By David Shepardson and Eric M. Johnson
WASHINGTON/SEATTLE (Reuters) - The U.S. Federal Aviation Administration said on Wednesday it was investigating production issues involving Boeing Co's <BA.N> 737 MAX and confirmed the agency will not approve the grounded commercial jet for flight before year end.
At a hearing before U.S. lawmakers, FAA chief Steve Dickson cited a series of steps that still must be completed before 737 MAX approval.
A significant delay in 737 MAX approval could force Boeing to cut or even halt production of the aircraft, the planemaker has said, with repercussions across its global supply chain and for scores of airline customers.
The head of the International Air Transport Association, Alexandre de Juniac, warned on Wednesday that airlines were nearing the end of their ability to manage the 737 MAX shutdown smoothly.
Federal officials told Reuters this week that FAA approval was not likely until January at the earliest, though some U.S. officials think it may not be until at least February.
Airlines have said they need 30 days or more to prepare their jets and crew once the FAA gives clearance for flight.
The 737 MAX production probes come after an ex-manager warned that schedule pressure and worker fatigue were raising safety risks.
The manager, Ed Pierson, drew a link between faulty Angle of Attack sensors in two recent 737 MAX crashes that killed 346 people and what he called a "chaotic and alarming state" inside Boeing's factory that undermined quality and safety.
"It is alarming that these sensors failed on multiple flights mere months after the airplanes were manufactured in a factory experiencing frequent wiring problems and functional test issues," Pierson said at the hearing.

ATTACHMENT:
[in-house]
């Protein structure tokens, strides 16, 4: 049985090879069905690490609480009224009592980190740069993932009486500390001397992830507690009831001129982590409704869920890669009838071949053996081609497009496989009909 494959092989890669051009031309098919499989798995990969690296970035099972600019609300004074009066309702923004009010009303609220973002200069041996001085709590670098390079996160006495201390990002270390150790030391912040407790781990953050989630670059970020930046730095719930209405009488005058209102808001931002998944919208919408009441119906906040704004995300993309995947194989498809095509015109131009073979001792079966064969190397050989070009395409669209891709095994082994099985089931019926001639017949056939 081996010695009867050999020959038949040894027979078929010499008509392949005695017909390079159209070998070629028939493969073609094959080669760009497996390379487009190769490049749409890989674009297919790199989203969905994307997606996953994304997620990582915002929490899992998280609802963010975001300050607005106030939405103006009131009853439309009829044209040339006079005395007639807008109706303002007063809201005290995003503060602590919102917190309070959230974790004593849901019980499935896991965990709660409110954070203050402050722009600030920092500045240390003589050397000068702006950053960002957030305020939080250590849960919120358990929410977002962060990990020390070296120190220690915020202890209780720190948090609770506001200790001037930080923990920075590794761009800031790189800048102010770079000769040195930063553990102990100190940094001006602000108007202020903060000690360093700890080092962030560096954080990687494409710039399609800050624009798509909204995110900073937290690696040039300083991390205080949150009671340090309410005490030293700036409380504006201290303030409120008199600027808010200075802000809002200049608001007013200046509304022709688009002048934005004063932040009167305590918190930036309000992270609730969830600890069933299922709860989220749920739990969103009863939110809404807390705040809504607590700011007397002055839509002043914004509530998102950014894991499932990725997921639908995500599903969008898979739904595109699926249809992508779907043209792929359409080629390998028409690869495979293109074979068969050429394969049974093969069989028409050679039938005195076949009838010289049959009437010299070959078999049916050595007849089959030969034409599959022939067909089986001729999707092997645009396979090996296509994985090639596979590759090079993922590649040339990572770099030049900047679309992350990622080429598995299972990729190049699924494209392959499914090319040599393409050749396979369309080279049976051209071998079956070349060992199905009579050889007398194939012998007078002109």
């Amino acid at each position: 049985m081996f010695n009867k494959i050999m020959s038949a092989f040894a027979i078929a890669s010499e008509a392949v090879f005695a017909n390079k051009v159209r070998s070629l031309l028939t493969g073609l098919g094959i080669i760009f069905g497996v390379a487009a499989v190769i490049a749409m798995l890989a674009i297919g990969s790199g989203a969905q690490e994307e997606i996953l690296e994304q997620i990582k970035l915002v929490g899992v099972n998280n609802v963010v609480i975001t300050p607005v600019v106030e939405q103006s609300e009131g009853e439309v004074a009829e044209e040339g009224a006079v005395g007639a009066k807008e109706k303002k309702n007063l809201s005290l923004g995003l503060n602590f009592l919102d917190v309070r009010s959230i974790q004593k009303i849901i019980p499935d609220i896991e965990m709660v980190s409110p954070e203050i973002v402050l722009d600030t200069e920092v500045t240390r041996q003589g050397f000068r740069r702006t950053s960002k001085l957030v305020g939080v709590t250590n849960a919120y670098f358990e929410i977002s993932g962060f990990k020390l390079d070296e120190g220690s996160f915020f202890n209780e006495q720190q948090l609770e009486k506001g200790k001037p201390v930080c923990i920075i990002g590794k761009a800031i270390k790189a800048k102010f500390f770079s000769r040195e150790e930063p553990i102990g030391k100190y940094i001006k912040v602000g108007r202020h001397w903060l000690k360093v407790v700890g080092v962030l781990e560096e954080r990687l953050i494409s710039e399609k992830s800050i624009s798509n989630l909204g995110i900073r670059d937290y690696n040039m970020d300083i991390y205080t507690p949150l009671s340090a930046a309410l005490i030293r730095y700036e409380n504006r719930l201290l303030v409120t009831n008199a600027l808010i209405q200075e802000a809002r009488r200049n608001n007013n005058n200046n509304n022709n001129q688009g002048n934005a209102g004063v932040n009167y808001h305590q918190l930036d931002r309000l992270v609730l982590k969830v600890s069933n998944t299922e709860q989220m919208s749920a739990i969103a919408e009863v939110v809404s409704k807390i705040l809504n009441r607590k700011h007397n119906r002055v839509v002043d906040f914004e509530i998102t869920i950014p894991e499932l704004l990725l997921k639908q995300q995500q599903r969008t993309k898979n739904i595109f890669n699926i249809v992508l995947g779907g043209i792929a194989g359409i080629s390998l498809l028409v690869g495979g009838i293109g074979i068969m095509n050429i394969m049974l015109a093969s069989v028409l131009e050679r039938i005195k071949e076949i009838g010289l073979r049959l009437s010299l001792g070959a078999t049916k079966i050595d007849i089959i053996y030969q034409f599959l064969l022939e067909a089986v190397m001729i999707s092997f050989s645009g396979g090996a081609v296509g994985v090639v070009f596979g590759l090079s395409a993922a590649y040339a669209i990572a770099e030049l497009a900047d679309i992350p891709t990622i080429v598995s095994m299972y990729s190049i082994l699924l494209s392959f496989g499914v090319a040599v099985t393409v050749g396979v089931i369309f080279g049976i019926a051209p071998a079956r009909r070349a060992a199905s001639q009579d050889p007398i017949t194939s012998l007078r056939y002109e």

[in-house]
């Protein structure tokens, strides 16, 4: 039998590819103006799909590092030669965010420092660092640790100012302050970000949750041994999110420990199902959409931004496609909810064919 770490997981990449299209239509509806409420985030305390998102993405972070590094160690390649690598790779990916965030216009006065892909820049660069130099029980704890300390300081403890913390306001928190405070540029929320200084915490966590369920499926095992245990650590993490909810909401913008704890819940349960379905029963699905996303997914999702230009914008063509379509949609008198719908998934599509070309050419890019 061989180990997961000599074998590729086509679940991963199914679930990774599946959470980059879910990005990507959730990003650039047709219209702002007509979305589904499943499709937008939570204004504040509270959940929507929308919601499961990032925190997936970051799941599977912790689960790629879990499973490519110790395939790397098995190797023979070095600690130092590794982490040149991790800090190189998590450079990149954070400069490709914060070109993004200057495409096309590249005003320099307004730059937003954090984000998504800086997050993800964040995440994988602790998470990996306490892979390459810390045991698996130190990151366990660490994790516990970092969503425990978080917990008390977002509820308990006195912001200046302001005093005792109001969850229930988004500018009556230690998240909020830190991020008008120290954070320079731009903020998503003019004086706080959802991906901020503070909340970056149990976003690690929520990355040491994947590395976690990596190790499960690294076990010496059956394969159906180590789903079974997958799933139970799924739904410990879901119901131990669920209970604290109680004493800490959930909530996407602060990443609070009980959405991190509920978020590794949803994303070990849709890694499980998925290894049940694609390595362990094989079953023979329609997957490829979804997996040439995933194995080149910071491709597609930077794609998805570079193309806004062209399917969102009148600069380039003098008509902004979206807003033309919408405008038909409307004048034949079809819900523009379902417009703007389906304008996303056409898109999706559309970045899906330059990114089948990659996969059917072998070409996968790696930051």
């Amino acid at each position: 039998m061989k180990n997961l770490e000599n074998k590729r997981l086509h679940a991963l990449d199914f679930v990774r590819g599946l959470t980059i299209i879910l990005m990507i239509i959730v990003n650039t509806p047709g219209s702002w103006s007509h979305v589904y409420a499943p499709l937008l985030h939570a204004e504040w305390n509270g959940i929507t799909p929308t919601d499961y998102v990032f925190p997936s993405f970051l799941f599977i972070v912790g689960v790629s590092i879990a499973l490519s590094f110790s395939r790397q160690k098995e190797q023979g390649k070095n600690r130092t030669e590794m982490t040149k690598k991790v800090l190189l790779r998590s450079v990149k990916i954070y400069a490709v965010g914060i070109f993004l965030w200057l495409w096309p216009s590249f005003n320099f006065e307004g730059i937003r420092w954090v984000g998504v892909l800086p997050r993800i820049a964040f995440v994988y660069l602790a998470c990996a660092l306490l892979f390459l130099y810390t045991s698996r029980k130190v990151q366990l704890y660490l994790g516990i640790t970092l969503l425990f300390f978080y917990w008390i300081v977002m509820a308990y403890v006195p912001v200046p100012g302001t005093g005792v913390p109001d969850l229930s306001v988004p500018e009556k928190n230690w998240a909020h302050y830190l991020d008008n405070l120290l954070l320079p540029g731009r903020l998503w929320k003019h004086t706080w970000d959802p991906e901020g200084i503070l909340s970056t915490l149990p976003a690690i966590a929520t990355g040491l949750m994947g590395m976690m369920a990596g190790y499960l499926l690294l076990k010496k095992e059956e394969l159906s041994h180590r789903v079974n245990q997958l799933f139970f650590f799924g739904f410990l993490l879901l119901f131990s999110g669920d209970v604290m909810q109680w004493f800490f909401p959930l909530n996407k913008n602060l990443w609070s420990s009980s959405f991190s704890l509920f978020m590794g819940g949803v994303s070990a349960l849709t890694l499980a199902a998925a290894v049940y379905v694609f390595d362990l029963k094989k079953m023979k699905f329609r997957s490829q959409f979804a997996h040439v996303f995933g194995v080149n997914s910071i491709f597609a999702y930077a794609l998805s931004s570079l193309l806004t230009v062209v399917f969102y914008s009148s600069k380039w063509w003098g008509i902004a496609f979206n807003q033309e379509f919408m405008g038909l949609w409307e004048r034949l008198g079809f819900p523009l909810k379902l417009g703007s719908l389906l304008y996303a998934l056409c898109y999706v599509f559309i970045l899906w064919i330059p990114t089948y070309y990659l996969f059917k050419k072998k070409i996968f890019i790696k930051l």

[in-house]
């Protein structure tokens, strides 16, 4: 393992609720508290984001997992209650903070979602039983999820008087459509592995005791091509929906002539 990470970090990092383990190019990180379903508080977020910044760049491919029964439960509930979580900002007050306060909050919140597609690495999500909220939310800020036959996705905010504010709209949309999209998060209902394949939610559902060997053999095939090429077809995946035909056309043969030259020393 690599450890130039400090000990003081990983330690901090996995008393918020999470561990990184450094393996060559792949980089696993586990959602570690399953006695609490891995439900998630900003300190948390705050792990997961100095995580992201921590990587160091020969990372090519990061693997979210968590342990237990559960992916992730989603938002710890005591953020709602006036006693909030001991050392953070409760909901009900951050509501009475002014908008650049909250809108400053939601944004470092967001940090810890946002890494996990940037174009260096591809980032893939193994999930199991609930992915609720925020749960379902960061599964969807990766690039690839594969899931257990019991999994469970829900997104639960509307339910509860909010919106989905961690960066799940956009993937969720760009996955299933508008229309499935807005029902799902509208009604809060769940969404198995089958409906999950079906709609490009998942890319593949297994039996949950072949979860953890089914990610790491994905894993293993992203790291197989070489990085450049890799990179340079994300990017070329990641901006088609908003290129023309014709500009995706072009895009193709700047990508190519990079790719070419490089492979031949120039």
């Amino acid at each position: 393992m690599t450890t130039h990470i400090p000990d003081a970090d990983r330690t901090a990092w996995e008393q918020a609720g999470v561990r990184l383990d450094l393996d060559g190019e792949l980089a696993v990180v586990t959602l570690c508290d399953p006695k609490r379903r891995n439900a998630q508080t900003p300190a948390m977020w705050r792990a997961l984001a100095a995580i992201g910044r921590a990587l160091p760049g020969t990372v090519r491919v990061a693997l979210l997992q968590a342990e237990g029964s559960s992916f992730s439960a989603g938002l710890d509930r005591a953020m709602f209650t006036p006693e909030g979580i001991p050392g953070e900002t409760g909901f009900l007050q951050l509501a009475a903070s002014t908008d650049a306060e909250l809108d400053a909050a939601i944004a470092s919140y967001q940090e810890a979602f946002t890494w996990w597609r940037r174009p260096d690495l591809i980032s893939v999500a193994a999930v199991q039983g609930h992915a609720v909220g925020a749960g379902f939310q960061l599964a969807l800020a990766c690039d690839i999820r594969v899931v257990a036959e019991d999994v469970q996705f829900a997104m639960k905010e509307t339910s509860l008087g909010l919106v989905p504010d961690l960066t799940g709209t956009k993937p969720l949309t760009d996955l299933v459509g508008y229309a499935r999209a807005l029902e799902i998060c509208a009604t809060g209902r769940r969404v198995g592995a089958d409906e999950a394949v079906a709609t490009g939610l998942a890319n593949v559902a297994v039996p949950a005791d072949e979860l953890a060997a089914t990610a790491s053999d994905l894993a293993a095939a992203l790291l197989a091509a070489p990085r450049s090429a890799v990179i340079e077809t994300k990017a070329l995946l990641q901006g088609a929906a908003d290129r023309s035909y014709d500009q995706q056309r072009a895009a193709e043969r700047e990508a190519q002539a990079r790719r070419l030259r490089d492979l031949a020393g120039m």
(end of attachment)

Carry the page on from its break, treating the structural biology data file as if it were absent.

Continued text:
"I witnessed a factory in chaos," he said.
Lawmakers questioned Dickson about an internal FAA analysis produced after the first fatal crash on a Lion Air flight in Indonesia last year that suggested serious risks of crashes over the life of the airplane and questioned why that did not prompt more aggressive action.
The second crash of a 737 MAX, flown by Ethiopian Airlines, occurred five months later.
"Despite its own calculations, the FAA rolled the dice on the safety of the travelling public and let the 737 MAX continue to fly until Boeing could overhaul its MCAS software," said Representative Peter DeFazio, who chairs the House Transportation and Infrastructure Committee.
Boeing said its actions after the Lion Air crash - reinforcing standard flight procedures as it worked on a software fix - were "fully consistent" with the FAA's analysis and established process, and its own internal safety assessment.
DeFazio said the committee, which received a fresh batch of FAA documents on Monday, planned a new round of interviews with FAA officials next week. It spent seven hours interviewing the FAA's head of safety, Ali Bahrami, last week and plans months of continued investigation.
Dickson said at the hearing Boeing could still face fines for not disclosing problems with the 737 MAX earlier.
After Dickson testified, he spoke to some of the family members of the crash victims, who pressed him to make sure there is never a similar 737 MAX crash. As Dickson departed, the mother of one of the people killed in the flights called out: "We're relying on you."
(Reporting by David Shepardson in Washington and Eric M. Johnson in Seattle; Additional reporting by Tracy Rucinski in Chicago and Allison Lampert in Montreal; Editing by Nick Zieminski, Leslie Adler and Tom Brown)